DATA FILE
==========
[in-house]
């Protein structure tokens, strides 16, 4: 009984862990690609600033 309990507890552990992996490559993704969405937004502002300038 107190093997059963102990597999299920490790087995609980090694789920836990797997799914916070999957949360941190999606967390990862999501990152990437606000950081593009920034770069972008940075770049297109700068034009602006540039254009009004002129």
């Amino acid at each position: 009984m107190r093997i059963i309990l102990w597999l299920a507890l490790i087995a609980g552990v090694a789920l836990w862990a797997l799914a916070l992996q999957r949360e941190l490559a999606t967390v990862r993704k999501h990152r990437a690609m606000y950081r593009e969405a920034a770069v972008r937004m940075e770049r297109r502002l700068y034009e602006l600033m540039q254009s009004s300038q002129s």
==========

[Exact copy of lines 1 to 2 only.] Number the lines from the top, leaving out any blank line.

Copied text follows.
[in-house]
């Protein structure tokens, strides 16, 4: 009984862990690609600033 309990507890552990992996490559993704969405937004502002300038 107190093997059963102990597999299920490790087995609980090694789920836990797997799914916070999957949360941190999606967390990862999501990152990437606000950081593009920034770069972008940075770049297109700068034009602006540039254009009004002129």